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Northwest Homegrown 0

Ken’s Signs Point the Way

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Signs are such a part of our everyday lives, we don’t often notice them, unless we’re specifically looking for one to guide us to a destination. They advertise, advise and direct, all without being recognized. For Ken Jones, signs aren’t simply a way to find a place, they’re central to his life. His father, Ken Jones, Sr., established Ken’s Signs in 1979 in Springdale. There has been a Ken in the sign business ever since.

Ken Jones, Sr. started out in portable signs – think fireworks stands and flashing arrows. The sign business did well enough that he was able to sell it after five years, but by then, the sign business had worked its way into his blood. With the sale of the portable sign business, he’d agreed to a stipulation that he would not go back into portable sign sales. With that limitation, he decided instead to purchase a bucket truck, giving him the ability to service permanent signs in the area.

For a while, it was a one-man show as Ken Sr. repaired signs around Northwest Arkansas and the state. Then he hired an employee to service the signs while he focused on building the sign business. It was a focus that paid off. Soon Ken’s Signs was able to buy out other sign companies, as well as adding to an expanding customer base. The business now could not only repair signs but also manufacture them.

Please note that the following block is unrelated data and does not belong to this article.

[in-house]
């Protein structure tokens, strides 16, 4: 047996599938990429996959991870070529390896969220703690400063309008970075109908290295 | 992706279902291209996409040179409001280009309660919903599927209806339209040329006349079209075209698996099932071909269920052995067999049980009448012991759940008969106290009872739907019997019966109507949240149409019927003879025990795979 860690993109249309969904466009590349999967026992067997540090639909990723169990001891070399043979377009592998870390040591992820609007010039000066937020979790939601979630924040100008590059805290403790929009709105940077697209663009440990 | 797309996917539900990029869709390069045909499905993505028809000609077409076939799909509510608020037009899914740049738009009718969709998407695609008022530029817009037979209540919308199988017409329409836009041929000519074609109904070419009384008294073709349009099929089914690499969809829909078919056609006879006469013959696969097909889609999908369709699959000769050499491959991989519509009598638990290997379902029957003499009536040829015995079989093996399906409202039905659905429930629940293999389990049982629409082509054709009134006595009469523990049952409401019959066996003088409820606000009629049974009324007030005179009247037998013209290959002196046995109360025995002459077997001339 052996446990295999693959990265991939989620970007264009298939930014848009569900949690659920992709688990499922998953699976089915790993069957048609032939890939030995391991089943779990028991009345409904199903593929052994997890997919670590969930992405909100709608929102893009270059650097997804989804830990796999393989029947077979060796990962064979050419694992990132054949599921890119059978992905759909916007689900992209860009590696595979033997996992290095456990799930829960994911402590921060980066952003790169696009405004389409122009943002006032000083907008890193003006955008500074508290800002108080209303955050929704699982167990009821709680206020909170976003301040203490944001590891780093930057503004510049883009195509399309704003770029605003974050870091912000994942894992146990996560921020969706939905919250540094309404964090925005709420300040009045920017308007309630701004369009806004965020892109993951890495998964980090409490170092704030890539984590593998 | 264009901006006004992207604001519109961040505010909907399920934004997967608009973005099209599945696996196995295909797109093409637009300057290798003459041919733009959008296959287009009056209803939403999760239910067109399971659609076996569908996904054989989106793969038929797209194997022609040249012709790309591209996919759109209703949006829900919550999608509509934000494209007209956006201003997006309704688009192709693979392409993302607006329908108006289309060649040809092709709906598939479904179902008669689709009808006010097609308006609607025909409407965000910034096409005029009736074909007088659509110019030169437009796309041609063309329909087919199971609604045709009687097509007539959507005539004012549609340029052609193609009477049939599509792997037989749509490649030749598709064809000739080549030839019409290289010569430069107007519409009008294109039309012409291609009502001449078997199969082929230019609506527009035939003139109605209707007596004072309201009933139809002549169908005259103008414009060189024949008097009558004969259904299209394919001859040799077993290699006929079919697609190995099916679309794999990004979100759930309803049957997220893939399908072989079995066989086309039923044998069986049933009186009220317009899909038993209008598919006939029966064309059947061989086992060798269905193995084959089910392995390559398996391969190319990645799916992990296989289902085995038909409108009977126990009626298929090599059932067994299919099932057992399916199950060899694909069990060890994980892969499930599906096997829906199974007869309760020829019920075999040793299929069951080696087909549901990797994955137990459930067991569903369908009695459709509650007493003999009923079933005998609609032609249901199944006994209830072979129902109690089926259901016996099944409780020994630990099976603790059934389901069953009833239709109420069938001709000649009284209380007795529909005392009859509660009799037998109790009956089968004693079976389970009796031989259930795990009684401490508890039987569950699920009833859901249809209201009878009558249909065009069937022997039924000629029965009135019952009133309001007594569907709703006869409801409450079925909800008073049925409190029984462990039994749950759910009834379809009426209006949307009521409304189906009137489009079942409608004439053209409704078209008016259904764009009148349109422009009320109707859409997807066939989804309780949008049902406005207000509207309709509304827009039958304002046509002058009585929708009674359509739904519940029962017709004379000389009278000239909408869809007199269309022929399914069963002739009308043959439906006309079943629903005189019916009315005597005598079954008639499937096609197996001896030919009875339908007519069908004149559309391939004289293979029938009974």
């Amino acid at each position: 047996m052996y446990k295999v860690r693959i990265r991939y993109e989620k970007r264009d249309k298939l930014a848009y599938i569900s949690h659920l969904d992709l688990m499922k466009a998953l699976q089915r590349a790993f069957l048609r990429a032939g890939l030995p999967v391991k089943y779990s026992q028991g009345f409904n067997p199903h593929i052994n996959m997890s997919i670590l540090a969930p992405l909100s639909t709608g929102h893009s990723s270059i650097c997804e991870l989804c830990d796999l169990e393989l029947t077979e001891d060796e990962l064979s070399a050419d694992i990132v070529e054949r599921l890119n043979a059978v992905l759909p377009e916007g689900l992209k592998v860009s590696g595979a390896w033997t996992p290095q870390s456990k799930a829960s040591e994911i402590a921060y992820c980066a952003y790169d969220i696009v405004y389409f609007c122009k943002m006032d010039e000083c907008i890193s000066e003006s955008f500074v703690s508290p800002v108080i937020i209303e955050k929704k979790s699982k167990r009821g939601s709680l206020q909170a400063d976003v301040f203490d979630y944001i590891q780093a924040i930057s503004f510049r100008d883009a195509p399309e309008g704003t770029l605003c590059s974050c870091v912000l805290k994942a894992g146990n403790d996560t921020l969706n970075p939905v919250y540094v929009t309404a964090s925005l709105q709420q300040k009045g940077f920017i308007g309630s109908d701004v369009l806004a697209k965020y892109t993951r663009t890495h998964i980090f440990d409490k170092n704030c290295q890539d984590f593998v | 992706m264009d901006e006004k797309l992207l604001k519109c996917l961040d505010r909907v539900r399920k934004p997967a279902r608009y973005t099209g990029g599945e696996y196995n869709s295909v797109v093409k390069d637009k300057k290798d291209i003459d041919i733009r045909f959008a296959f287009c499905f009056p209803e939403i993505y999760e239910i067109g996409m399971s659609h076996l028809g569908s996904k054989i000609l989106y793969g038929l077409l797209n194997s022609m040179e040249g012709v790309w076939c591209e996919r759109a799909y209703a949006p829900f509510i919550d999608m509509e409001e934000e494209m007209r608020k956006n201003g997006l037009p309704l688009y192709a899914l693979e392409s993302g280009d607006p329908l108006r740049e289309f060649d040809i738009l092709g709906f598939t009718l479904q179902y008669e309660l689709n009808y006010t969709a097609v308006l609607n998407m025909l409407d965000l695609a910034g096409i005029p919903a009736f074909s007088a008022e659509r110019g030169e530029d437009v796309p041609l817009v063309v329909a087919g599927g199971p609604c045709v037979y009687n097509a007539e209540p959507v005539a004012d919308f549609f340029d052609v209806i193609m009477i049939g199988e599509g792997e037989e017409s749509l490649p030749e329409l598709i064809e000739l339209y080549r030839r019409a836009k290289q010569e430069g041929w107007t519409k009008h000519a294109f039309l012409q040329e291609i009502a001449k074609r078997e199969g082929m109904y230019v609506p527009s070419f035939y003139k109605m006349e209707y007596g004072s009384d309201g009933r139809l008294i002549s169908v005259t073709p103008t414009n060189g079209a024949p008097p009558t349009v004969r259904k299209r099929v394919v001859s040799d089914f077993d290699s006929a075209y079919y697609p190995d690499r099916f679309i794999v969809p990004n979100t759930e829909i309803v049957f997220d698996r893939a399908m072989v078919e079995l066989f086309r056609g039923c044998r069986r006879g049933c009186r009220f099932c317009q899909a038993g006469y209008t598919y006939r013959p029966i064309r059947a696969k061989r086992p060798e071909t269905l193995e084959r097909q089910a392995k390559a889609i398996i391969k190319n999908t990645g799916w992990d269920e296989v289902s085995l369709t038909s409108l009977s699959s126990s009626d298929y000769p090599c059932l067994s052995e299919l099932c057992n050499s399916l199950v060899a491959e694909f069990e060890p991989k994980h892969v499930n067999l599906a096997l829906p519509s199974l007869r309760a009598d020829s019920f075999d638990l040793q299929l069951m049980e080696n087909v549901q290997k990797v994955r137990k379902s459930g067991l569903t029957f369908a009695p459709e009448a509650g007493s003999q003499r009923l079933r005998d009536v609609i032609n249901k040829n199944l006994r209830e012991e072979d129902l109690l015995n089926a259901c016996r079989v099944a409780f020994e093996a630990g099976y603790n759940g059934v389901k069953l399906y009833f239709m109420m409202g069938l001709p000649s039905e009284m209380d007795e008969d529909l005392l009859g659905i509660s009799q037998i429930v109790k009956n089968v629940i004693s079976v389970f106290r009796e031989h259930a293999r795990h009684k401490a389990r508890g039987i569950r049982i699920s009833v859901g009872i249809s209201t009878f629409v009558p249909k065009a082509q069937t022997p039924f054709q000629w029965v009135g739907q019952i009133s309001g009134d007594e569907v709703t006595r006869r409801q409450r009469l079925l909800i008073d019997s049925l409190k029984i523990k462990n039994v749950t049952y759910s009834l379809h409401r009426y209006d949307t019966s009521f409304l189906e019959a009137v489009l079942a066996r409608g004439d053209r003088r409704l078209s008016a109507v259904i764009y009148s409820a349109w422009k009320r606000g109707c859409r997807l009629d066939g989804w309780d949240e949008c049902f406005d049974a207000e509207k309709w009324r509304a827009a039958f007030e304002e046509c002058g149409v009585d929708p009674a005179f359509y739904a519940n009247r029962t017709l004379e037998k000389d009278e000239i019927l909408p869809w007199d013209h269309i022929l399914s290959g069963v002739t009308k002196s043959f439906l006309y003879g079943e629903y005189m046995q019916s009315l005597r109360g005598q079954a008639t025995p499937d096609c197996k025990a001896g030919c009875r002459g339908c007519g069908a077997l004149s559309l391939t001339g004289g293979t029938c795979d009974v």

Ken’s Signs can do it all. They feature awnings, LED message centers or lighted signs, neon signs, banners, windows and graphics, sandblasted signs and even traffic signs. Neon signs have an interesting history, though their use has faded with the introduction of LED signs. Neon first came into use around 1910, when Georges Claude displayed them at the Paris Motor Show. The signs grew in demand until they lit up the night in cities and roadsides across the world. In the U.S., neon signs became synonymous with road trips as the colorful signs lit up diners, pointed the way to hotels and welcomed drivers into the city and all its attractions.

Photo By Paul K, Neon Museum  This Hacienda Cowboy neon sign graced the entryway of the Hacienda Hotel and Casino in Las Vegas before it was demolished.

Once light-emitting diodes (LEDs) became popular, the use of neon lighting fell rapidly. Many cities have been left with old, oversized neon signs no longer in use. However, the signs can still be serviced and used, a service Ken’s Signs performs. The company started servicing neon signs in the late 80s, well after the boom of neon lighting. The company also uses an LED alternate to neon, made to mimic the bright look, but using a lower voltage that is safer than the gas lighting. “We still get the occasional request for new neon signs, about five or so per year, but there is still tons of neon out there that has to be serviced, so I don’t see it going away anytime soon,” says Ken Jones, Jr.

Ken's Signs